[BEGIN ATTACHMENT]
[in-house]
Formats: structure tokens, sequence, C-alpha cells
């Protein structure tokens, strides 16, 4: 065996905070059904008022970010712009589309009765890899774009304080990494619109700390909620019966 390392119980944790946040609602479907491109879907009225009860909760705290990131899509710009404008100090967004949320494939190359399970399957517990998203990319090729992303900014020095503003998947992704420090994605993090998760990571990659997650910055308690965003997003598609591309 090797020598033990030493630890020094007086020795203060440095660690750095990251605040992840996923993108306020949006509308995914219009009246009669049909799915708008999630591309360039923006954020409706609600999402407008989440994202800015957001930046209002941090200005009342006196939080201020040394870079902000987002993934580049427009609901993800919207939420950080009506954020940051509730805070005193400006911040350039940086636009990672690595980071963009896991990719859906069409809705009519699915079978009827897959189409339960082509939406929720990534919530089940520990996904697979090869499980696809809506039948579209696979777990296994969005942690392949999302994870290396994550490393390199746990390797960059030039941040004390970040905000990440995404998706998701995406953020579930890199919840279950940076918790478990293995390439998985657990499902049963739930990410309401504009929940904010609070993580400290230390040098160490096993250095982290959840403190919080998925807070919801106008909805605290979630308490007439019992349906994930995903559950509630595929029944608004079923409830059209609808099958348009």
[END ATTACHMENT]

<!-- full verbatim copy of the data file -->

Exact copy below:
[in-house]
Formats: structure tokens, sequence, C-alpha cells
């Protein structure tokens, strides 16, 4: 065996905070059904008022970010712009589309009765890899774009304080990494619109700390909620019966 390392119980944790946040609602479907491109879907009225009860909760705290990131899509710009404008100090967004949320494939190359399970399957517990998203990319090729992303900014020095503003998947992704420090994605993090998760990571990659997650910055308690965003997003598609591309 090797020598033990030493630890020094007086020795203060440095660690750095990251605040992840996923993108306020949006509308995914219009009246009669049909799915708008999630591309360039923006954020409706609600999402407008989440994202800015957001930046209002941090200005009342006196939080201020040394870079902000987002993934580049427009609901993800919207939420950080009506954020940051509730805070005193400006911040350039940086636009990672690595980071963009896991990719859906069409809705009519699915079978009827897959189409339960082509939406929720990534919530089940520990996904697979090869499980696809809506039948579209696979777990296994969005942690392949999302994870290396994550490393390199746990390797960059030039941040004390970040905000990440995404998706998701995406953020579930890199919840279950940076918790478990293995390439998985657990499902049963739930990410309401504009929940904010609070993580400290230390040098160490096993250095982290959840403190919080998925807070919801106008909805605290979630308490007439019992349906994930995903559950509630595929029944608004079923409830059209609808099958348009």